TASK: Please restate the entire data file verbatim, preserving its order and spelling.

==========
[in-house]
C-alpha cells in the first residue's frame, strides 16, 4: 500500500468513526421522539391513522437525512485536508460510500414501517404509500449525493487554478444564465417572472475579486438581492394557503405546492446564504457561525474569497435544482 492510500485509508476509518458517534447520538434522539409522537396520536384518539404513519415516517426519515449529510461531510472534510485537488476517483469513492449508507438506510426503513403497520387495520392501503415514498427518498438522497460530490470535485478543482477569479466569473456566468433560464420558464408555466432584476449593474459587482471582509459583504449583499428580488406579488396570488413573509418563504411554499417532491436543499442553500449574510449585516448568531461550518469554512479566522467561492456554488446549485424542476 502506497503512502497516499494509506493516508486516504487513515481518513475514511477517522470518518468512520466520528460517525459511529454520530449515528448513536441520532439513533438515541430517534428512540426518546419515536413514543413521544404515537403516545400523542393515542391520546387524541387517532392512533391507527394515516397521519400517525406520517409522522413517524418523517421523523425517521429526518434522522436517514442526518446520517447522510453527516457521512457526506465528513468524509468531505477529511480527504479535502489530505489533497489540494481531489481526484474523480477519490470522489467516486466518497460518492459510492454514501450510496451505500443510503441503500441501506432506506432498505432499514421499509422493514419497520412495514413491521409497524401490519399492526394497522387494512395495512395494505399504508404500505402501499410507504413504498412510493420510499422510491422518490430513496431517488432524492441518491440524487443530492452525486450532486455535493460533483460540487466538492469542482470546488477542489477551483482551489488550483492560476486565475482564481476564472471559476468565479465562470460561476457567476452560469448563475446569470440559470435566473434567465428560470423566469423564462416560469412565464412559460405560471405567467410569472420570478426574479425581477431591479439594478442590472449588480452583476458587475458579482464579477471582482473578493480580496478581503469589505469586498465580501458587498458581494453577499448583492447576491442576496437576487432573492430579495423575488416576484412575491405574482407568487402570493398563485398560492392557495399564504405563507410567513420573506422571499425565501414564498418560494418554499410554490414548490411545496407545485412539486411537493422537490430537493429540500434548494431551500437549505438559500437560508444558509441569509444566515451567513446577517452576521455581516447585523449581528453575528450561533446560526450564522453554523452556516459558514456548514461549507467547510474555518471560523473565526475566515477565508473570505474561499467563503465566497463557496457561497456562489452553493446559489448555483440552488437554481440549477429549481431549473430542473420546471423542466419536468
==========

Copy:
[in-house]
C-alpha cells in the first residue's frame, strides 16, 4: 500500500468513526421522539391513522437525512485536508460510500414501517404509500449525493487554478444564465417572472475579486438581492394557503405546492446564504457561525474569497435544482 492510500485509508476509518458517534447520538434522539409522537396520536384518539404513519415516517426519515449529510461531510472534510485537488476517483469513492449508507438506510426503513403497520387495520392501503415514498427518498438522497460530490470535485478543482477569479466569473456566468433560464420558464408555466432584476449593474459587482471582509459583504449583499428580488406579488396570488413573509418563504411554499417532491436543499442553500449574510449585516448568531461550518469554512479566522467561492456554488446549485424542476 502506497503512502497516499494509506493516508486516504487513515481518513475514511477517522470518518468512520466520528460517525459511529454520530449515528448513536441520532439513533438515541430517534428512540426518546419515536413514543413521544404515537403516545400523542393515542391520546387524541387517532392512533391507527394515516397521519400517525406520517409522522413517524418523517421523523425517521429526518434522522436517514442526518446520517447522510453527516457521512457526506465528513468524509468531505477529511480527504479535502489530505489533497489540494481531489481526484474523480477519490470522489467516486466518497460518492459510492454514501450510496451505500443510503441503500441501506432506506432498505432499514421499509422493514419497520412495514413491521409497524401490519399492526394497522387494512395495512395494505399504508404500505402501499410507504413504498412510493420510499422510491422518490430513496431517488432524492441518491440524487443530492452525486450532486455535493460533483460540487466538492469542482470546488477542489477551483482551489488550483492560476486565475482564481476564472471559476468565479465562470460561476457567476452560469448563475446569470440559470435566473434567465428560470423566469423564462416560469412565464412559460405560471405567467410569472420570478426574479425581477431591479439594478442590472449588480452583476458587475458579482464579477471582482473578493480580496478581503469589505469586498465580501458587498458581494453577499448583492447576491442576496437576487432573492430579495423575488416576484412575491405574482407568487402570493398563485398560492392557495399564504405563507410567513420573506422571499425565501414564498418560494418554499410554490414548490411545496407545485412539486411537493422537490430537493429540500434548494431551500437549505438559500437560508444558509441569509444566515451567513446577517452576521455581516447585523449581528453575528450561533446560526450564522453554523452556516459558514456548514461549507467547510474555518471560523473565526475566515477565508473570505474561499467563503465566497463557496457561497456562489452553493446559489448555483440552488437554481440549477429549481431549473430542473420546471423542466419536468